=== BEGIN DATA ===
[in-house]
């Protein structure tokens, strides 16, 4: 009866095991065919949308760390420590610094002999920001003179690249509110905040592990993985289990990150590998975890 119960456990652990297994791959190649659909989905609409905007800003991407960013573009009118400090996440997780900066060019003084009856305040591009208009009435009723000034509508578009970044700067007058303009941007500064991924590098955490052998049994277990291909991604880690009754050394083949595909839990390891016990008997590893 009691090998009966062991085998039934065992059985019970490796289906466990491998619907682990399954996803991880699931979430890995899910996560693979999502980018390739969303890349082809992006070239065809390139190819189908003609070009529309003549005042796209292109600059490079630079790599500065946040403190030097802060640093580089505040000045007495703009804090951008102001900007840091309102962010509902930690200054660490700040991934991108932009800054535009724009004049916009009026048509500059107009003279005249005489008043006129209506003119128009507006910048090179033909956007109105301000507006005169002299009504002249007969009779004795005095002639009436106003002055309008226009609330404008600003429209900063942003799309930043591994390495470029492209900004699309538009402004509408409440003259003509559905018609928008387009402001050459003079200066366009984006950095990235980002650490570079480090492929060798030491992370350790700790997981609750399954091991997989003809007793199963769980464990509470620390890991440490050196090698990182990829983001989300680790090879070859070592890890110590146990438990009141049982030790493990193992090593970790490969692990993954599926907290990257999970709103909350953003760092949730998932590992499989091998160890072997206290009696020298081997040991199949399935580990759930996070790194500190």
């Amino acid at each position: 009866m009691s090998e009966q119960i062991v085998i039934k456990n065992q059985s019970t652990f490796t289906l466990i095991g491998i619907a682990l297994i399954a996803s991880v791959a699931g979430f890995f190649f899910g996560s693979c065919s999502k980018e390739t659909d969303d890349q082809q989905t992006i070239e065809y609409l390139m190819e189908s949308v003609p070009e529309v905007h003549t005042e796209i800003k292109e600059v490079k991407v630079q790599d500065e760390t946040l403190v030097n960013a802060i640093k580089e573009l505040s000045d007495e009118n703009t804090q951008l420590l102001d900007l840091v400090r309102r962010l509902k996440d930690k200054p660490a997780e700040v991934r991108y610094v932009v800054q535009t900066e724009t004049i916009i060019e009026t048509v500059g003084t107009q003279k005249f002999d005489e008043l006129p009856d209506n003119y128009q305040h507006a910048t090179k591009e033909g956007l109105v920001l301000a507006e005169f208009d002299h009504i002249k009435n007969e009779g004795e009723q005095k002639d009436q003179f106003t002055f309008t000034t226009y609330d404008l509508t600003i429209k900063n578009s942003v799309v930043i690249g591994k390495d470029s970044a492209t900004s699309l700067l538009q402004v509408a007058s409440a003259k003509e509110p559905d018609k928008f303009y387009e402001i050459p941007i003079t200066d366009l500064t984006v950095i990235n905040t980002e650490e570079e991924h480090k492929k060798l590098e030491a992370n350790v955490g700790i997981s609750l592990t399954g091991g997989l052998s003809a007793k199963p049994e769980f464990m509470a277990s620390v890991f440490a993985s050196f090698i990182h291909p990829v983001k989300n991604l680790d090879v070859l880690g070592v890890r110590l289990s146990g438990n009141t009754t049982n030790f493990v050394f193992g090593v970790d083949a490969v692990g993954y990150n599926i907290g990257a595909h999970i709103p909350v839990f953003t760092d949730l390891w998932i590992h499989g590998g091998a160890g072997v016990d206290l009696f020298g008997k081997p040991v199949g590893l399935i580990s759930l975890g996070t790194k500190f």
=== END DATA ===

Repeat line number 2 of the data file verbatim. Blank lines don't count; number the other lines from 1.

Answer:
């Protein structure tokens, strides 16, 4: 009866095991065919949308760390420590610094002999920001003179690249509110905040592990993985289990990150590998975890 119960456990652990297994791959190649659909989905609409905007800003991407960013573009009118400090996440997780900066060019003084009856305040591009208009009435009723000034509508578009970044700067007058303009941007500064991924590098955490052998049994277990291909991604880690009754050394083949595909839990390891016990008997590893 009691090998009966062991085998039934065992059985019970490796289906466990491998619907682990399954996803991880699931979430890995899910996560693979999502980018390739969303890349082809992006070239065809390139190819189908003609070009529309003549005042796209292109600059490079630079790599500065946040403190030097802060640093580089505040000045007495703009804090951008102001900007840091309102962010509902930690200054660490700040991934991108932009800054535009724009004049916009009026048509500059107009003279005249005489008043006129209506003119128009507006910048090179033909956007109105301000507006005169002299009504002249007969009779004795005095002639009436106003002055309008226009609330404008600003429209900063942003799309930043591994390495470029492209900004699309538009402004509408409440003259003509559905018609928008387009402001050459003079200066366009984006950095990235980002650490570079480090492929060798030491992370350790700790997981609750399954091991997989003809007793199963769980464990509470620390890991440490050196090698990182990829983001989300680790090879070859070592890890110590146990438990009141049982030790493990193992090593970790490969692990993954599926907290990257999970709103909350953003760092949730998932590992499989091998160890072997206290009696020298081997040991199949399935580990759930996070790194500190």